We wandered in the forbidden city. We saw a concubine house where the emperor’s 100’s of concubines hung out. We passed through more gates and saw more forbidden things. We also saw some rocks in the garden that I thought were very cool looking since they reminded me of coral. Amy (our guide) said that they are called tax free rocks because if a person presented this kind of rock to the emperor they would not have to pay for that year. The roofs were yellow because yellow was the royal color but pretty much all the walls are red. This remained the case for most all of the buildings we visited.
We left through the last gate and our guide took us to Hutong, the old part of the city. Here we found the bell and drum towers which they used to mark the hour before there were clocks. Amy passed us off to Howard, a younger looking chap whose english was a bit better. He put us in a rickshaw and told the driver to take off. So there we were in a rickshaw wandering some ancient streets. Howard took us over to a traditional courtyard house and told us about the pillars and steps and yin yang. The number of steps must be odd while the number of pillars must be even. Zero pillars means the person is poor, two means middle class, and four means rich. Eight means super super rich and twelve is only for the emperor. These pillars used to be used for matchmaking. He also spoke of feng shui.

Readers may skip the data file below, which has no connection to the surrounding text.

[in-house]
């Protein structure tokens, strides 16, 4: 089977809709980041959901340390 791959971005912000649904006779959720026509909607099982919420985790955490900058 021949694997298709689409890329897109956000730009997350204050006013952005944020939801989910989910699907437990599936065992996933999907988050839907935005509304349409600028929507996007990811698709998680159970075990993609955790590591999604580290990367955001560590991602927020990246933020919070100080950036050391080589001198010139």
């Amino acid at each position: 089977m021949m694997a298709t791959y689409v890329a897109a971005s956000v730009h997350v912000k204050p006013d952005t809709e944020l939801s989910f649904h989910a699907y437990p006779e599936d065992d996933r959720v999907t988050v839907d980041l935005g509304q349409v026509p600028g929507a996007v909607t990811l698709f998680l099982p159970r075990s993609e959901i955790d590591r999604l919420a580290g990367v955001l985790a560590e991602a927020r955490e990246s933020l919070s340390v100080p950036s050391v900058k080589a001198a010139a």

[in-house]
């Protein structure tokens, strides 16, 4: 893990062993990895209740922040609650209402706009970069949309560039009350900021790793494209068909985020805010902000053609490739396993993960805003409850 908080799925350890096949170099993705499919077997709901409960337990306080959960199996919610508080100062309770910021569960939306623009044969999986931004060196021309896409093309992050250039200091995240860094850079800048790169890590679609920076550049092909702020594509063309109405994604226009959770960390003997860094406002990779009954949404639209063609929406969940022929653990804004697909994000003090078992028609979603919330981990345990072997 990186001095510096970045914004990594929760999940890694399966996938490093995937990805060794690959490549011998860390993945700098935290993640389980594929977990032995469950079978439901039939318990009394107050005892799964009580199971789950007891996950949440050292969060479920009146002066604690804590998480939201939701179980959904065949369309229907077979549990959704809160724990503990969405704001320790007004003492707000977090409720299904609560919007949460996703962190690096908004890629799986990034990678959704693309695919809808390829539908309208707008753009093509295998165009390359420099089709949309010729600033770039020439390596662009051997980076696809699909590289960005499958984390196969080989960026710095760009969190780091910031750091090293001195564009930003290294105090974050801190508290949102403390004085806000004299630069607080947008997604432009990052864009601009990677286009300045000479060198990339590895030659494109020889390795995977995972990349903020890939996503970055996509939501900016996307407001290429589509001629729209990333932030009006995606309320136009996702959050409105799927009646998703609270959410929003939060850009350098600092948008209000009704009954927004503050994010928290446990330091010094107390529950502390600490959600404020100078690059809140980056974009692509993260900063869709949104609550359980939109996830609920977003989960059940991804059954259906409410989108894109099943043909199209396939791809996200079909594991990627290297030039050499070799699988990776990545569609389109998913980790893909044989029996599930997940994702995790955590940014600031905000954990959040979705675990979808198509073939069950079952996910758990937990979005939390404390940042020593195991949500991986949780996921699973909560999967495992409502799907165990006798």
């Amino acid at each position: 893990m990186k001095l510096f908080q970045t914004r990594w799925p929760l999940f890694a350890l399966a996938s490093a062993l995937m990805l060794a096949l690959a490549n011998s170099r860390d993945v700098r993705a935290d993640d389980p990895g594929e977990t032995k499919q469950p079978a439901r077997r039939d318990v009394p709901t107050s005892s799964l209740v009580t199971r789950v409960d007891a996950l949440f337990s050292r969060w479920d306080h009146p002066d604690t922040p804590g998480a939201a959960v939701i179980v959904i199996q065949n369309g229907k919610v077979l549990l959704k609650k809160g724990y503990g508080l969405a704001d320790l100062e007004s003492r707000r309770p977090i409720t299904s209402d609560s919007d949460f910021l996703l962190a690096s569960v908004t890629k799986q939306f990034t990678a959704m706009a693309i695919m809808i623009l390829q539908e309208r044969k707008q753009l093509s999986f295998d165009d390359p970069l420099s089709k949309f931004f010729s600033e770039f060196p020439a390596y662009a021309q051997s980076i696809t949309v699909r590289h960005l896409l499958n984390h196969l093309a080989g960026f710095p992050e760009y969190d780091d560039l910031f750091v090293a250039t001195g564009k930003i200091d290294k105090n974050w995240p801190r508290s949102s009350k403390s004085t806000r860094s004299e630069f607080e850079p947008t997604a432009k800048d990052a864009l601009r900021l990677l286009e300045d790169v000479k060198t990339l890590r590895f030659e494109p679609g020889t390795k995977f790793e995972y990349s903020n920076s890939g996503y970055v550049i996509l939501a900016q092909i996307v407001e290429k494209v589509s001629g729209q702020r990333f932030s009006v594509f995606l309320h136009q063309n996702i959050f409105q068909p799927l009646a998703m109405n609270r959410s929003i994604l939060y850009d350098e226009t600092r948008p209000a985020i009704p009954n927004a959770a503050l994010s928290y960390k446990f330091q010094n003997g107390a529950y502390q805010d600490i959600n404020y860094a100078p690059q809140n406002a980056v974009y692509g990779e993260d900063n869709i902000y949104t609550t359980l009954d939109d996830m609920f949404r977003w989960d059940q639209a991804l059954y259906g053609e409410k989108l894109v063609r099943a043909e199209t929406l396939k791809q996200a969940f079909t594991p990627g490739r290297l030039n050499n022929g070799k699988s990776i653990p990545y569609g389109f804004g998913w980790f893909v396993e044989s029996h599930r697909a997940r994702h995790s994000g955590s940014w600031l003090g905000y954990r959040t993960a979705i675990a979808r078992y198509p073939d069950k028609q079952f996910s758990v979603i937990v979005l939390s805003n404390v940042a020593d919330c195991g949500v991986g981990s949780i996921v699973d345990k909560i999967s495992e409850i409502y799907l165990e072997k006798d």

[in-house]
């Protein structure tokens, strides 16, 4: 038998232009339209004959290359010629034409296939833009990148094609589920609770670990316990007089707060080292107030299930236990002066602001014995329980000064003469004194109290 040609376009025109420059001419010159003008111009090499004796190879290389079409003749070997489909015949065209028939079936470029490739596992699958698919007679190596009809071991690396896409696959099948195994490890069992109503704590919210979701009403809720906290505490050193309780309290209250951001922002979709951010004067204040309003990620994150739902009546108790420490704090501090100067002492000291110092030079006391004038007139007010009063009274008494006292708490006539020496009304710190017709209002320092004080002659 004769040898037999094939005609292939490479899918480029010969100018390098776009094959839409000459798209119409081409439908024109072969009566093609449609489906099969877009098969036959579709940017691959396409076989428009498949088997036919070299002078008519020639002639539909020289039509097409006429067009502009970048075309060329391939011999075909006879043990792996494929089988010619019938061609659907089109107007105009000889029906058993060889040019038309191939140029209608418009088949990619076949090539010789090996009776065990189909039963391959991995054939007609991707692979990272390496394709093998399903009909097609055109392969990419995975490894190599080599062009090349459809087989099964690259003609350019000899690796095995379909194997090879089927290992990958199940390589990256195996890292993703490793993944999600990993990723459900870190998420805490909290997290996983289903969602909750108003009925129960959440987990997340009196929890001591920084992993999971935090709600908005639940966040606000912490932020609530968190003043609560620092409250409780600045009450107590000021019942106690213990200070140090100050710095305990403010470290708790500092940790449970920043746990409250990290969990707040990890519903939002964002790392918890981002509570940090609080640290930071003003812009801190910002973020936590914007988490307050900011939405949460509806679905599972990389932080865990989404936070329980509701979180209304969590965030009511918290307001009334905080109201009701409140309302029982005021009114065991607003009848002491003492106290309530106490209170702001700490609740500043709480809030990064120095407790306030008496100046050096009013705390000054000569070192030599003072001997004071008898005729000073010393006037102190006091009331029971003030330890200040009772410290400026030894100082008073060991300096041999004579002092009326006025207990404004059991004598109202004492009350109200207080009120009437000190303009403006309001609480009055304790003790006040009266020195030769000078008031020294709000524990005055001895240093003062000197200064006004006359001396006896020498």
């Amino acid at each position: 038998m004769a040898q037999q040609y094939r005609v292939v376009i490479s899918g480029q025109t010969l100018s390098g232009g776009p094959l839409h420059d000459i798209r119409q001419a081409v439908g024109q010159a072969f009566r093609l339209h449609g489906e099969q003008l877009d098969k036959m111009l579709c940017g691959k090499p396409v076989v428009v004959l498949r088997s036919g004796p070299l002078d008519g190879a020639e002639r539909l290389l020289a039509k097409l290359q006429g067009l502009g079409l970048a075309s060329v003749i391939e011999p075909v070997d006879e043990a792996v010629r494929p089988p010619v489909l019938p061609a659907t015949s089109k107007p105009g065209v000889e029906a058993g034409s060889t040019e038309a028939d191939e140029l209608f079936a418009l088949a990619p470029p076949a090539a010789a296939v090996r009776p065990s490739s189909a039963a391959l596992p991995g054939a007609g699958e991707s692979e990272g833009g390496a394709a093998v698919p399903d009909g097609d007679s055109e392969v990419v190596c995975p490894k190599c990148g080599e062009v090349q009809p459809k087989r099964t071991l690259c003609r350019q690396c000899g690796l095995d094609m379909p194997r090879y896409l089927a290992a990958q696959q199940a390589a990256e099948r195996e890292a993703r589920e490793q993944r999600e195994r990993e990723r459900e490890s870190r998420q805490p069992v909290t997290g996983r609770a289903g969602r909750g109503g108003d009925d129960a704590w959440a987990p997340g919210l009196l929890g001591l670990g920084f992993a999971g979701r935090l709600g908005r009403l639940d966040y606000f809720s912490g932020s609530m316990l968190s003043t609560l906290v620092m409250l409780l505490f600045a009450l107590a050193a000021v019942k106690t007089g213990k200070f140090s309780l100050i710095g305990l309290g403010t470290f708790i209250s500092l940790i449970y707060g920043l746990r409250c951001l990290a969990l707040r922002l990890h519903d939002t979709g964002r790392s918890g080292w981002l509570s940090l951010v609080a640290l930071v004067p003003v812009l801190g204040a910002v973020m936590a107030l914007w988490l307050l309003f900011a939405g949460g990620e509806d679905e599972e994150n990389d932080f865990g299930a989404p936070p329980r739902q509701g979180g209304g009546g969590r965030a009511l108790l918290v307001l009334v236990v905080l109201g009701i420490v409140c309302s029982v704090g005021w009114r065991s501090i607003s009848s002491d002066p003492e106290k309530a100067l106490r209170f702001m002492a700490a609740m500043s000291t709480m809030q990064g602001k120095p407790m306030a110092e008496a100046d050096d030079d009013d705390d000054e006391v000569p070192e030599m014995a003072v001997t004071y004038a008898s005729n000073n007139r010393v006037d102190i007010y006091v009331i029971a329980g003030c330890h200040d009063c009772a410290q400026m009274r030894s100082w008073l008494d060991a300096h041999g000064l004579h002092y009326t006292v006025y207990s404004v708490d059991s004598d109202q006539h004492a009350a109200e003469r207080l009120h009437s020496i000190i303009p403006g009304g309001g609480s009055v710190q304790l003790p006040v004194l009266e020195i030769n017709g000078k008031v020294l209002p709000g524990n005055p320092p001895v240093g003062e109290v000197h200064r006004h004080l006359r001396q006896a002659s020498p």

We moved on from there to some old lady’s house. We sat at her table and the guide translated for us. She told is abut her son that was working in houston teaching kung fu. She gave us his card, we’ll be sure to look him up? Her family lived in that tiny house for four generations and now that the government wants to expand a road they are going to evict her and give her a pile of cash as compensation. She plans to move to Houston to live with her son.
For lunch, we went over to a normal chinese restaurant. It was actually the best meal we’d had since coming to asia. We had some sticky rice, orange duck, mushroom something, cucumber tomato soup, and sweet and sour pork. It was very tasty. Oh and we had coke because it was too difficult to obtain bottled water.